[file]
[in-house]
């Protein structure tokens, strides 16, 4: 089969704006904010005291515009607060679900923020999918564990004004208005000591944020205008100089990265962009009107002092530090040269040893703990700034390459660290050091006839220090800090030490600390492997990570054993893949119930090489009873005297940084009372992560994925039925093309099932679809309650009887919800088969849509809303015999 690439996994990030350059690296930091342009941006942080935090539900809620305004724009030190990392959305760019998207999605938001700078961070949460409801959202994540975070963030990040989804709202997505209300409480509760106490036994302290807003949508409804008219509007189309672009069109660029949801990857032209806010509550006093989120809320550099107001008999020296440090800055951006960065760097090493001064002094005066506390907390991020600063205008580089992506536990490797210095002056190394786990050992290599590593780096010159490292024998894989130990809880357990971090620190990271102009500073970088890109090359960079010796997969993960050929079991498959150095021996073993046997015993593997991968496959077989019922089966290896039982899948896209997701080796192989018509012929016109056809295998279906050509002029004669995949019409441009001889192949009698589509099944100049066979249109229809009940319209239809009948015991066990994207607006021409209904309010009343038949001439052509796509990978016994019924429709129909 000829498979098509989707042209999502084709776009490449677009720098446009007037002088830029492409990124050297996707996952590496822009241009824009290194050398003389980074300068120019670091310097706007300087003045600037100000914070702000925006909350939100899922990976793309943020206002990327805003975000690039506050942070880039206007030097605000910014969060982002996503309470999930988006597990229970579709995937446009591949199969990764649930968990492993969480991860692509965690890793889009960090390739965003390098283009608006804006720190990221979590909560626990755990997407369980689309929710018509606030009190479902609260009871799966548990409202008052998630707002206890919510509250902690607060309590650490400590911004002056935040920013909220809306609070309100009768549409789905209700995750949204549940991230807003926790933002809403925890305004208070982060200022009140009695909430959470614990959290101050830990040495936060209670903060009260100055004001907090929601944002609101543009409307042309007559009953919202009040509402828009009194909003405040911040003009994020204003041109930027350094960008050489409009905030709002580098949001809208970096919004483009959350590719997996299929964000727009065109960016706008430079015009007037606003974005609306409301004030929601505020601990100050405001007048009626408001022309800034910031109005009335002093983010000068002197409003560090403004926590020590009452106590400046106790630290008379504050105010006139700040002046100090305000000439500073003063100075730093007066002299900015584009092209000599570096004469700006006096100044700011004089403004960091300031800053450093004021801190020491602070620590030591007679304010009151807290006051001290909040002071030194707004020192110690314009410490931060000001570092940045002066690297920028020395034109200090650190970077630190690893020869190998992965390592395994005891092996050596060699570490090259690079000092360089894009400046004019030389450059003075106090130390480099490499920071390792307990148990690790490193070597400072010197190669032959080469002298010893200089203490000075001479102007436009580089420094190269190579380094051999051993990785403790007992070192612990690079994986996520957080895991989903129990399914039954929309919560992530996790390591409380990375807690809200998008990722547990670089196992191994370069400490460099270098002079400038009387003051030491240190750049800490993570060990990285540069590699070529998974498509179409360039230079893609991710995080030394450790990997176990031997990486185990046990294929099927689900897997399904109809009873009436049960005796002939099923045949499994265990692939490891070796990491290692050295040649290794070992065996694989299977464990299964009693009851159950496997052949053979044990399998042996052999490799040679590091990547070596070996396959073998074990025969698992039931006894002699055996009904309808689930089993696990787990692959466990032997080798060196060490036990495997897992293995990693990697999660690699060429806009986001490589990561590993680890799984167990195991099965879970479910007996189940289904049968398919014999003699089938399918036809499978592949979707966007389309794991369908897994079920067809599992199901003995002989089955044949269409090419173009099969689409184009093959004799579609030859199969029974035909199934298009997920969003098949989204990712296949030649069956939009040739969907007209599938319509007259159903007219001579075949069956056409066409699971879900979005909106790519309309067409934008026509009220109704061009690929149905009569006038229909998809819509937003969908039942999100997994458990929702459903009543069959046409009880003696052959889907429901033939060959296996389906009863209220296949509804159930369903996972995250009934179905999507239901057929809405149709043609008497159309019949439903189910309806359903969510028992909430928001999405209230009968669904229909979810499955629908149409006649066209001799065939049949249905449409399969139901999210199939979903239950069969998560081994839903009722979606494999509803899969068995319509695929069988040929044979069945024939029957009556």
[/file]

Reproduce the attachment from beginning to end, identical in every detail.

[in-house]
């Protein structure tokens, strides 16, 4: 089969704006904010005291515009607060679900923020999918564990004004208005000591944020205008100089990265962009009107002092530090040269040893703990700034390459660290050091006839220090800090030490600390492997990570054993893949119930090489009873005297940084009372992560994925039925093309099932679809309650009887919800088969849509809303015999 690439996994990030350059690296930091342009941006942080935090539900809620305004724009030190990392959305760019998207999605938001700078961070949460409801959202994540975070963030990040989804709202997505209300409480509760106490036994302290807003949508409804008219509007189309672009069109660029949801990857032209806010509550006093989120809320550099107001008999020296440090800055951006960065760097090493001064002094005066506390907390991020600063205008580089992506536990490797210095002056190394786990050992290599590593780096010159490292024998894989130990809880357990971090620190990271102009500073970088890109090359960079010796997969993960050929079991498959150095021996073993046997015993593997991968496959077989019922089966290896039982899948896209997701080796192989018509012929016109056809295998279906050509002029004669995949019409441009001889192949009698589509099944100049066979249109229809009940319209239809009948015991066990994207607006021409209904309010009343038949001439052509796509990978016994019924429709129909 000829498979098509989707042209999502084709776009490449677009720098446009007037002088830029492409990124050297996707996952590496822009241009824009290194050398003389980074300068120019670091310097706007300087003045600037100000914070702000925006909350939100899922990976793309943020206002990327805003975000690039506050942070880039206007030097605000910014969060982002996503309470999930988006597990229970579709995937446009591949199969990764649930968990492993969480991860692509965690890793889009960090390739965003390098283009608006804006720190990221979590909560626990755990997407369980689309929710018509606030009190479902609260009871799966548990409202008052998630707002206890919510509250902690607060309590650490400590911004002056935040920013909220809306609070309100009768549409789905209700995750949204549940991230807003926790933002809403925890305004208070982060200022009140009695909430959470614990959290101050830990040495936060209670903060009260100055004001907090929601944002609101543009409307042309007559009953919202009040509402828009009194909003405040911040003009994020204003041109930027350094960008050489409009905030709002580098949001809208970096919004483009959350590719997996299929964000727009065109960016706008430079015009007037606003974005609306409301004030929601505020601990100050405001007048009626408001022309800034910031109005009335002093983010000068002197409003560090403004926590020590009452106590400046106790630290008379504050105010006139700040002046100090305000000439500073003063100075730093007066002299900015584009092209000599570096004469700006006096100044700011004089403004960091300031800053450093004021801190020491602070620590030591007679304010009151807290006051001290909040002071030194707004020192110690314009410490931060000001570092940045002066690297920028020395034109200090650190970077630190690893020869190998992965390592395994005891092996050596060699570490090259690079000092360089894009400046004019030389450059003075106090130390480099490499920071390792307990148990690790490193070597400072010197190669032959080469002298010893200089203490000075001479102007436009580089420094190269190579380094051999051993990785403790007992070192612990690079994986996520957080895991989903129990399914039954929309919560992530996790390591409380990375807690809200998008990722547990670089196992191994370069400490460099270098002079400038009387003051030491240190750049800490993570060990990285540069590699070529998974498509179409360039230079893609991710995080030394450790990997176990031997990486185990046990294929099927689900897997399904109809009873009436049960005796002939099923045949499994265990692939490891070796990491290692050295040649290794070992065996694989299977464990299964009693009851159950496997052949053979044990399998042996052999490799040679590091990547070596070996396959073998074990025969698992039931006894002699055996009904309808689930089993696990787990692959466990032997080798060196060490036990495997897992293995990693990697999660690699060429806009986001490589990561590993680890799984167990195991099965879970479910007996189940289904049968398919014999003699089938399918036809499978592949979707966007389309794991369908897994079920067809599992199901003995002989089955044949269409090419173009099969689409184009093959004799579609030859199969029974035909199934298009997920969003098949989204990712296949030649069956939009040739969907007209599938319509007259159903007219001579075949069956056409066409699971879900979005909106790519309309067409934008026509009220109704061009690929149905009569006038229909998809819509937003969908039942999100997994458990929702459903009543069959046409009880003696052959889907429901033939060959296996389906009863209220296949509804159930369903996972995250009934179905999507239901057929809405149709043609008497159309019949439903189910309806359903969510028992909430928001999405209230009968669904229909979810499955629908149409006649066209001799065939049949249905449409399969139901999210199939979903239950069969998560081994839903009722979606494999509803899969068995319509695929069988040929044979069945024939029957009556």